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Ask Dr. Sears: Mom's at Work, Dad's at Home

Q. It has been six weeks since I delivered a beautiful baby girl, and unfortunately -- due to unexpected circumstances -- I find myself back at work while the baby stays home with her father. I'm afraid she won't bond with me and I'm feeling jealous of their relationship. How should I handle this in the best interest of the child?

A.
Your feelings are shared by the many moms who find themselves in similar situations. Naturally, you miss spending time with your baby, but you shouldn't worry that she will not know you as her mother. You will always be one of the two most important people in her life. And there are benefits of your baby growing up well bonded to her dad: Since her dad will be an important role model in her life, this will translate into more meaningful male relationships later on. Some day your future son-in-law will hug you for this.

Here are some ways you can stay connected with your baby even while working:

Keep your baby in mind at the office. Surround yourself with mementos of your baby while at work, such as photos and even make tape recordings of her cute little sounds. It's normal and healthy to daydream about your baby, even while at work. All working moms do this. Just let your mind wander over these happy thoughts as much as you can. Also, phone your baby at least once during the day for a minute of mother talk and baby babble. Encourage your husband to point to pictures of you during the day with frequent reminders that "Mommy's coming home soon!" Even babies as young as yours can look forward to a parent coming home.

Strengthen the connection when you're together. Try to practice the three "Baby B's" of bonding:

 

  • Breastfeeding: If you breastfed your baby when you were at home full-time, it's even more important to continue this when you go back to work. Breastfeeding is a special relationship only you can do, and baby will look forward to it. Pumping, storing, and transporting your milk while at work can serve as another reminder of your baby.

     

  • Babywearing: In our pediatric practice when a mother tells us she is going back to work soon, we give her a course in how to wear her baby in a baby sling. As soon as you come home from work, enjoy a happy reunion. Either take a relaxing walk while wearing your baby or simply nestle up in a chair for a little high-touch bonding time. I remember when I used to walk through the door, and our baby, Matthew, would crawl over to where the baby sling was hanging and utter "go," which was my signal to wear him around a while.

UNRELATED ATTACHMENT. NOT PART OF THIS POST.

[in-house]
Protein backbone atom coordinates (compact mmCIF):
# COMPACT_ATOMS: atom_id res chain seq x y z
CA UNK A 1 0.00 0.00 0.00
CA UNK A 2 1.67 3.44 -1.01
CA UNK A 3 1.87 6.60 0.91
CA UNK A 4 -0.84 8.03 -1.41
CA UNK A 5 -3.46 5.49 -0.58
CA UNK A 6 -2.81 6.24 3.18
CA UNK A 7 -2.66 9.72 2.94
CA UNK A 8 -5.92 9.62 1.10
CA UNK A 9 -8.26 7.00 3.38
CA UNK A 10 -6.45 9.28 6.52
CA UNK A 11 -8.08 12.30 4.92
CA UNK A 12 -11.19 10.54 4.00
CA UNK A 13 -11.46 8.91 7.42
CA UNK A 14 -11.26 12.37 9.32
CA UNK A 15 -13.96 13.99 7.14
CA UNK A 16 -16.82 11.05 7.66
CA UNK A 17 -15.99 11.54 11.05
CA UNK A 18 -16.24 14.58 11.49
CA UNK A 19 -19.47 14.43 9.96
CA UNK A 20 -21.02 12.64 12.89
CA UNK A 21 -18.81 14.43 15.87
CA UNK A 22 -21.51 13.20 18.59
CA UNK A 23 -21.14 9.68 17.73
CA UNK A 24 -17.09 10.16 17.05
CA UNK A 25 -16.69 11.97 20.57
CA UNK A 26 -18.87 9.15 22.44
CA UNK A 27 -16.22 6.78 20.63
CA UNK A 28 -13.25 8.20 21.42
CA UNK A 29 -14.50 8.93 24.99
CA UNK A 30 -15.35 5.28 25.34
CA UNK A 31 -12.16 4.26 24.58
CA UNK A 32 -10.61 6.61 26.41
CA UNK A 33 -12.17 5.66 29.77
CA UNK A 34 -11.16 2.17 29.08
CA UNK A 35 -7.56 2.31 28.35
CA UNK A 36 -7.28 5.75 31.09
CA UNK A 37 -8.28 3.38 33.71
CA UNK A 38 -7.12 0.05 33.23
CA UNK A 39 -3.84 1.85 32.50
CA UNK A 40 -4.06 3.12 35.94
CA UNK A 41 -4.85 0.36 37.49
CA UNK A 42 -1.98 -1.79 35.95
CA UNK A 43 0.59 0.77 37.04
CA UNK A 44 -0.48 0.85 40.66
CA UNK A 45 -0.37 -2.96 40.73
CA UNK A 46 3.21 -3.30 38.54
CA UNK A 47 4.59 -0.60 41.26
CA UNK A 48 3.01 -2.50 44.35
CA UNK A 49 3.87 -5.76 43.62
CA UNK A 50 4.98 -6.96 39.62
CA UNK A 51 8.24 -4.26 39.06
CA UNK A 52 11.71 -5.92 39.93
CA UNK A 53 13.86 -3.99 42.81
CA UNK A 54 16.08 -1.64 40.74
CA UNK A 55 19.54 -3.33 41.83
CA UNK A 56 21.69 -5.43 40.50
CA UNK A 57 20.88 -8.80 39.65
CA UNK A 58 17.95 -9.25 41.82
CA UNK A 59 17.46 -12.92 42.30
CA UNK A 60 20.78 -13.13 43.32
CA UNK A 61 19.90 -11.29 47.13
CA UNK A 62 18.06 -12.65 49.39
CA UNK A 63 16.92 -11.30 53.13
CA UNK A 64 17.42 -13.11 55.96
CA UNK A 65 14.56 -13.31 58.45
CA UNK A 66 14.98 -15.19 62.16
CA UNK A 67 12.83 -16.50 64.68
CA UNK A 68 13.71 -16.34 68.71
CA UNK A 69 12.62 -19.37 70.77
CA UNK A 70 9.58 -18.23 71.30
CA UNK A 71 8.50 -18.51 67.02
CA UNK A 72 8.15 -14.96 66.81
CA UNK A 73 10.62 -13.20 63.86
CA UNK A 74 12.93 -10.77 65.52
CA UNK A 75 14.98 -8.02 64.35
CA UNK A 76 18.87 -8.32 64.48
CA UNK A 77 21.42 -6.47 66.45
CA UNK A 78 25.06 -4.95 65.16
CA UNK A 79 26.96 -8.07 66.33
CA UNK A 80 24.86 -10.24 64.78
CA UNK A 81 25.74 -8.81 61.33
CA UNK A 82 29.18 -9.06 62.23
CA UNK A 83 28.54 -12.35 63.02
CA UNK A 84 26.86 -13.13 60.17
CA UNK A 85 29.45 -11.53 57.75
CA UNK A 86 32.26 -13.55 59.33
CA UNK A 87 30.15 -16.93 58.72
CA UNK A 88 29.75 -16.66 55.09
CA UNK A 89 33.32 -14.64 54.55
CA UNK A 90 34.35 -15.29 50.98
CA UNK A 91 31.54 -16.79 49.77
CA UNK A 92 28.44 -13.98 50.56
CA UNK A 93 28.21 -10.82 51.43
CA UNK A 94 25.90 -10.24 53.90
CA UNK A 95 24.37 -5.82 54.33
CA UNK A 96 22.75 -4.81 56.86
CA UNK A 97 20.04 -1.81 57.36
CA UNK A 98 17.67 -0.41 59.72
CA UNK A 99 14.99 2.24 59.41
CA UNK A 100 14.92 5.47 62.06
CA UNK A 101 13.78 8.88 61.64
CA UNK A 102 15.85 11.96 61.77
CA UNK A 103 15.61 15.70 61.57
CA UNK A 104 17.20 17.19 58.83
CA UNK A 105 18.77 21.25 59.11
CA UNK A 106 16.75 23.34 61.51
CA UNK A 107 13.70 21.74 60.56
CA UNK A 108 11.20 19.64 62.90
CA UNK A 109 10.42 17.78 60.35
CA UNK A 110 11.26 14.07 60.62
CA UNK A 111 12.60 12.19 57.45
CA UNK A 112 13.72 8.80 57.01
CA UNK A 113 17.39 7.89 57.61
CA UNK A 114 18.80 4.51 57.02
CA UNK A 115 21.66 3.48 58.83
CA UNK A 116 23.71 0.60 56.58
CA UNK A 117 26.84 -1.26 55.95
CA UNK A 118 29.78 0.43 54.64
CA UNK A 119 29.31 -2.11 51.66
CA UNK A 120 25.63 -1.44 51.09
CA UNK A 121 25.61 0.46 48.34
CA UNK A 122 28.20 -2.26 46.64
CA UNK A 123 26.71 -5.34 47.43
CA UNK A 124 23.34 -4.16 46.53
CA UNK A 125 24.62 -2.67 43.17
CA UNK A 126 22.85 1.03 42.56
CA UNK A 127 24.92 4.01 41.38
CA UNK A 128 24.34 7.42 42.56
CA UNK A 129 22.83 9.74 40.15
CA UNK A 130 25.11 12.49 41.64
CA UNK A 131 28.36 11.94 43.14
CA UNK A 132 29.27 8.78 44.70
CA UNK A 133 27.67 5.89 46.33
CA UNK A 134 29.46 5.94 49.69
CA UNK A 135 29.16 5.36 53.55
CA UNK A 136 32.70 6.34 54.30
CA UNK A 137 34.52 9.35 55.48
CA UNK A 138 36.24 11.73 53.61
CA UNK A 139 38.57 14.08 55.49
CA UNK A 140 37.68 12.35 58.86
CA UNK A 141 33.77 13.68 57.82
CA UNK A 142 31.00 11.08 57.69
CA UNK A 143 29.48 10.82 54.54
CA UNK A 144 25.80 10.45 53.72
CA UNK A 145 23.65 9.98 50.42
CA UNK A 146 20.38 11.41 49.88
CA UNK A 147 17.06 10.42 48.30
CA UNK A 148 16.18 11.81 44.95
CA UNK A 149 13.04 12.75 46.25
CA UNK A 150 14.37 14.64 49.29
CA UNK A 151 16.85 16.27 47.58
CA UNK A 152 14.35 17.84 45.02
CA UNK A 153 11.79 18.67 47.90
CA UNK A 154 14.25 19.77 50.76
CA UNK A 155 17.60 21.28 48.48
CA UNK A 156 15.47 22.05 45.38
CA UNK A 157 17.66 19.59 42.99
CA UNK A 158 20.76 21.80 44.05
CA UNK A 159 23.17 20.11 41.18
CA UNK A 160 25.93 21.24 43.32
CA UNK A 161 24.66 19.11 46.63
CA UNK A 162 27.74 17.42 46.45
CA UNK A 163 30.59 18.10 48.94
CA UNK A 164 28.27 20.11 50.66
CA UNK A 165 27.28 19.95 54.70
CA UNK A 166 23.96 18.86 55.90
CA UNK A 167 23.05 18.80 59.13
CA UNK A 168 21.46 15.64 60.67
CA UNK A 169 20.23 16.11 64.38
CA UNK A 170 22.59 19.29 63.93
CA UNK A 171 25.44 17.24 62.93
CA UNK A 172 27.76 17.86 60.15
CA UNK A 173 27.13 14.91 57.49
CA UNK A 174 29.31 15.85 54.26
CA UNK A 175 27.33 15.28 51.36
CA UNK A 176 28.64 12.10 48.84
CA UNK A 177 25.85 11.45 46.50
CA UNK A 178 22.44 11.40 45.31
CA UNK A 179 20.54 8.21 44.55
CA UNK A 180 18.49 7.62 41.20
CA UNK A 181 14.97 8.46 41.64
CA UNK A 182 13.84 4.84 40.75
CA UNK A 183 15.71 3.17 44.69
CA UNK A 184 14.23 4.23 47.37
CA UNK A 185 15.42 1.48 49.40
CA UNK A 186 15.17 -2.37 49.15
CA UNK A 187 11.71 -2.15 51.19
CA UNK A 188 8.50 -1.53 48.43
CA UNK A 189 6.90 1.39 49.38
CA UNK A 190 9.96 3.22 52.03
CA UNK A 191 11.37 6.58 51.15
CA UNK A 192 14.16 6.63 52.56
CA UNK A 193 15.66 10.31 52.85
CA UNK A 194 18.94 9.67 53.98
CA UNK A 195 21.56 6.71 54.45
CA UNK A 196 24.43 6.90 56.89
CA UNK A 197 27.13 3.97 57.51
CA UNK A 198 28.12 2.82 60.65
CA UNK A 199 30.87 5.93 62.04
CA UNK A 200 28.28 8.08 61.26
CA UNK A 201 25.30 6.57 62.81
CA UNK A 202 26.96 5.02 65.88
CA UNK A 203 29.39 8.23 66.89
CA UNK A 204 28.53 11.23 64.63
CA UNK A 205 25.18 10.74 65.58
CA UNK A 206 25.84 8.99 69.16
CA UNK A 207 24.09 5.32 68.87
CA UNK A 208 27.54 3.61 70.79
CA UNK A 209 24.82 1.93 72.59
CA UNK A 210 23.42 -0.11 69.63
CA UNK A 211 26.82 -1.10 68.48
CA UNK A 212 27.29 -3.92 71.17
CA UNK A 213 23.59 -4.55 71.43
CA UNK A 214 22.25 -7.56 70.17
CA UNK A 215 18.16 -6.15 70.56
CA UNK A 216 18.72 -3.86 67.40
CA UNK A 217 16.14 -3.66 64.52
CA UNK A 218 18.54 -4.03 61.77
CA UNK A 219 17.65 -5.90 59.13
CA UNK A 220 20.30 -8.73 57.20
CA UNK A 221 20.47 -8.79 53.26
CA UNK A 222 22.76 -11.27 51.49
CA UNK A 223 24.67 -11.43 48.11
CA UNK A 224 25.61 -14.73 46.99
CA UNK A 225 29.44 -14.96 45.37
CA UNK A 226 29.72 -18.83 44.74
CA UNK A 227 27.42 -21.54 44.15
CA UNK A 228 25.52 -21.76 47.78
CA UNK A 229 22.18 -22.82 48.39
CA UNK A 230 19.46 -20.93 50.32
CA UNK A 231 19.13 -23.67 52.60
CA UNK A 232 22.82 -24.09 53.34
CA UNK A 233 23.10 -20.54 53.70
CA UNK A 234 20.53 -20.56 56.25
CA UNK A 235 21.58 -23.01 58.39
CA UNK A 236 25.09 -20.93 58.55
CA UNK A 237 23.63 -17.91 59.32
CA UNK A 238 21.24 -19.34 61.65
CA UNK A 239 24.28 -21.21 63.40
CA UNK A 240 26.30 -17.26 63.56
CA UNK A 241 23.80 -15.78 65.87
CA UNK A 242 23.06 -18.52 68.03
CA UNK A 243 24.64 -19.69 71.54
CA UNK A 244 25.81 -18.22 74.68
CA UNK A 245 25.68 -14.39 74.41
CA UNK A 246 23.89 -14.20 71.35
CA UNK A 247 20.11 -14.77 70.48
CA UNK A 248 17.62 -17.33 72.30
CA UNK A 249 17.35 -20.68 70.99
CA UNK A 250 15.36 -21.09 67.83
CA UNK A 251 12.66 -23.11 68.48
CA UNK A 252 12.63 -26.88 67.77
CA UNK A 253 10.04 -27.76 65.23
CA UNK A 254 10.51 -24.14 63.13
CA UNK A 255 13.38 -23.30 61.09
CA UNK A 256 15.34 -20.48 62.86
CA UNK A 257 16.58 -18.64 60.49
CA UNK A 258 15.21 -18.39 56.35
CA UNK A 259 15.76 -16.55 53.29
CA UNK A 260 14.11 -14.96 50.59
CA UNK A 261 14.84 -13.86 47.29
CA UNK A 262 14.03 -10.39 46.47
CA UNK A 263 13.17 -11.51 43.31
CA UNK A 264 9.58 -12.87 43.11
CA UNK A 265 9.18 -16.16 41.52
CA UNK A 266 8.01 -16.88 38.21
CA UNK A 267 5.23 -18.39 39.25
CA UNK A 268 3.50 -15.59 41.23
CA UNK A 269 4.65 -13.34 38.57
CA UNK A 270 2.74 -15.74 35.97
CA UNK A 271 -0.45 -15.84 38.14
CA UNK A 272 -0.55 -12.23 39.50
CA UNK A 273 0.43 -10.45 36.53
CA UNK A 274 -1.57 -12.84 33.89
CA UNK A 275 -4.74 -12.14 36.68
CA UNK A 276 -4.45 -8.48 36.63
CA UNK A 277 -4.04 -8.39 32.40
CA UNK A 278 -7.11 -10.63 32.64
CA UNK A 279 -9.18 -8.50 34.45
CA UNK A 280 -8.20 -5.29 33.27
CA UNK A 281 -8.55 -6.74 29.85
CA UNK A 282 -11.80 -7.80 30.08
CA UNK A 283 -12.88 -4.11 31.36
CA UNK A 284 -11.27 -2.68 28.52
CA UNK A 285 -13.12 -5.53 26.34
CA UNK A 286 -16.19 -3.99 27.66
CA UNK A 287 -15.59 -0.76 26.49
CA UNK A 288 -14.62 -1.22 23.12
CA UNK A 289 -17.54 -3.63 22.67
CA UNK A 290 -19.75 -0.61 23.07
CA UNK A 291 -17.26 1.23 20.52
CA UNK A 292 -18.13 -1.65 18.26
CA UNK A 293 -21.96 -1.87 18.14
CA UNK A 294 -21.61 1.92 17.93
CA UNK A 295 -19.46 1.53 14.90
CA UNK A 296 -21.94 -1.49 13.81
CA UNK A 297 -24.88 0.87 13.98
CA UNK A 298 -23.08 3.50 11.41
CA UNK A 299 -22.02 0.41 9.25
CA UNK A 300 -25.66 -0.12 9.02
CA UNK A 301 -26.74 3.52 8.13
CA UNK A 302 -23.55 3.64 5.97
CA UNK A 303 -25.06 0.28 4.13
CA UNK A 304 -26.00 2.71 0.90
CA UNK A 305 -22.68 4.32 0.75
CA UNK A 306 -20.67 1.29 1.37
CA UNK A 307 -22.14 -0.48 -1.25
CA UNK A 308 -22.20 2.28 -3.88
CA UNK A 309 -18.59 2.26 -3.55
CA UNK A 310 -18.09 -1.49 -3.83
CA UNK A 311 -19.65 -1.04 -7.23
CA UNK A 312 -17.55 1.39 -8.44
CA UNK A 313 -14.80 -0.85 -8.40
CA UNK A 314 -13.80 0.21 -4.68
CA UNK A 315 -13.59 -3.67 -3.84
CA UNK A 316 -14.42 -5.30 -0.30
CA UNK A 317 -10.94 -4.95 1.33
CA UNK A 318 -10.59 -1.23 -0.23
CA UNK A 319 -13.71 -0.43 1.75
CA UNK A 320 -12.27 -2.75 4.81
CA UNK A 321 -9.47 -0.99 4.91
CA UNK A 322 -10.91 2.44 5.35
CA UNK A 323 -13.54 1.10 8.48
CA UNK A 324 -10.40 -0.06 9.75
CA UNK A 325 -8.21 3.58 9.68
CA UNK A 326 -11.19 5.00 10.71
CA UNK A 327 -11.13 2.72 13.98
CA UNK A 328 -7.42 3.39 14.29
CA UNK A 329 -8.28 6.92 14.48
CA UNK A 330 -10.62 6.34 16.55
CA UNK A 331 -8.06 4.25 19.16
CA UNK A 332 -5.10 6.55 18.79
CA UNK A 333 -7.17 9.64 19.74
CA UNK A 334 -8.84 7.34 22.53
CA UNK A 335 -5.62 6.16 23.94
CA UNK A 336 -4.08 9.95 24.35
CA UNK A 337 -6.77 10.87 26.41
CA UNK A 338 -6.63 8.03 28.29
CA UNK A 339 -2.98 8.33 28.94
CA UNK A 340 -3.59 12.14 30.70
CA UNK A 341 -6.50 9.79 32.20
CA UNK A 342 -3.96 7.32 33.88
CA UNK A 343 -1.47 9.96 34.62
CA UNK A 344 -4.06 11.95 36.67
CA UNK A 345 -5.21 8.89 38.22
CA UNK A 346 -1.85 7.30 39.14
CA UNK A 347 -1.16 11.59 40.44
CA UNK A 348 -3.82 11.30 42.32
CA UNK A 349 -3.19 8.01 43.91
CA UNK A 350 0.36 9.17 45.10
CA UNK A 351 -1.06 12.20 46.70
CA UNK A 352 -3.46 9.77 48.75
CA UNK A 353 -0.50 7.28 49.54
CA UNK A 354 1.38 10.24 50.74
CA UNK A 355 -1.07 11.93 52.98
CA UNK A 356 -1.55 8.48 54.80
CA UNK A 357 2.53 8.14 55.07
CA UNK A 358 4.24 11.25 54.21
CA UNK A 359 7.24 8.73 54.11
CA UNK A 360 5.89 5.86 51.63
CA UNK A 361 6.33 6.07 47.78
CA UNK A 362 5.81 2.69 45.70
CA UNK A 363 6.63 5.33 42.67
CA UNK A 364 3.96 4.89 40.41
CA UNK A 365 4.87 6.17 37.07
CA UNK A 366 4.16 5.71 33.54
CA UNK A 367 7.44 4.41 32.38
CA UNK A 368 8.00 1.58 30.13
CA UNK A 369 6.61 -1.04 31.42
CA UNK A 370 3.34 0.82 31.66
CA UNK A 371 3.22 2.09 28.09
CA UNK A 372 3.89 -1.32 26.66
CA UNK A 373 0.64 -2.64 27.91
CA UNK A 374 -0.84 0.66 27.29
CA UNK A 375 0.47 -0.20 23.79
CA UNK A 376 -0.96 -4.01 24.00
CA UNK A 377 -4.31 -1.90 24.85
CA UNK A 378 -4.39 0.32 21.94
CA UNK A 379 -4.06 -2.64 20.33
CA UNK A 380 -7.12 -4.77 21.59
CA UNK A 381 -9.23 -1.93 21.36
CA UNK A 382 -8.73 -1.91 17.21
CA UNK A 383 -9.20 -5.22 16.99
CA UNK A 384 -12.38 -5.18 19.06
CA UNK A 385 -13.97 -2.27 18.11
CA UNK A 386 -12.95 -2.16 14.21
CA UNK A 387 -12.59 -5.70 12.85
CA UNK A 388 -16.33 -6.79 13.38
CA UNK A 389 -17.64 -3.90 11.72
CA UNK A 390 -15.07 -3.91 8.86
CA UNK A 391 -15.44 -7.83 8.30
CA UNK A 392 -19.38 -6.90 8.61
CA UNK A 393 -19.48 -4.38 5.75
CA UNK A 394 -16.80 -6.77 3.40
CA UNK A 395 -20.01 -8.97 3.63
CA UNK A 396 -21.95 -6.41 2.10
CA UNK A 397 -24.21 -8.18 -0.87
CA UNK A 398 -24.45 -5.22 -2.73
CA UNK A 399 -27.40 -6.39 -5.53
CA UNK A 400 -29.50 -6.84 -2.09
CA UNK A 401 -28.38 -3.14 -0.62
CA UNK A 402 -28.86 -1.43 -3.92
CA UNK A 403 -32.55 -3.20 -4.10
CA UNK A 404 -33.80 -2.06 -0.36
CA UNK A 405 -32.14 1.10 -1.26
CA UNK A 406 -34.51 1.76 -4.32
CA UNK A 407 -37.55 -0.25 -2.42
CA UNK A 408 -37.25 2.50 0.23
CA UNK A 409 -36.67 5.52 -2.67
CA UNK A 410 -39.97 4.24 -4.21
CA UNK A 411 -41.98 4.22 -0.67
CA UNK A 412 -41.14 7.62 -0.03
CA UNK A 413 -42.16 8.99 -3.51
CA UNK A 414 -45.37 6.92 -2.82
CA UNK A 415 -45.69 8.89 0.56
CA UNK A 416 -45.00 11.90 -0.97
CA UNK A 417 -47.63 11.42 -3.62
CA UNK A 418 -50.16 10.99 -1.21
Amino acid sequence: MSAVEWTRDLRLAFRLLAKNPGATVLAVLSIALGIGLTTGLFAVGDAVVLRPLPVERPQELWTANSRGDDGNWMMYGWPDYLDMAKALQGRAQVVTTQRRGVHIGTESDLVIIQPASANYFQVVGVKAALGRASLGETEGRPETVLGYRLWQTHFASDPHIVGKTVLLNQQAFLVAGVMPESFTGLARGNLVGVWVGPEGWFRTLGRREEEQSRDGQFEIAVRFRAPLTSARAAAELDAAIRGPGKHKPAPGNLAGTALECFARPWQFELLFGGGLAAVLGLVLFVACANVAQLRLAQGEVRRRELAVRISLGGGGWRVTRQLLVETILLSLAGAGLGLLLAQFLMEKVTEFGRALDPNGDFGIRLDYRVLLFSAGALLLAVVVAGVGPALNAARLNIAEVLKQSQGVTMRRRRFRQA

• Bed close to your baby at night: Put your baby to sleep in your bed or in a crib right next to your bed. This allows you to reconnect at night and make up for the day's missed touch time. If babies could talk, I'm sure this would be one of their first requests. In fact, in our practice we prepare working mothers to expect their baby to wake up more at night because they missed mommy during the day. Sleeping close together will help you get more sleep, and still allows some extra contact for your baby.

    The one "Baby B" we discourage for all parents, especially mothers returning to work, is baby training. I am referring to assigning your baby a rigid sleep schedule "letting her cry it out." Insensitive baby training is likely only to cause a distance to develop between mother and baby, rather than increase the bonding.

    Don't worry that your baby will not know you as well as she does her dad. She will love you and need you both -- just differently. Moms and dads provide different styles of nurturing. And babies thrive on this difference. While I was still a young infant, my mother was a single mom and needed to return to work. My caregivers were my grandparents. To this day, I still remember my mother doing the best she could in less-than-ideal circumstances. As a parent, you can't plan for every circumstance. Just do the best you can and make the most of those precious hours you have together.

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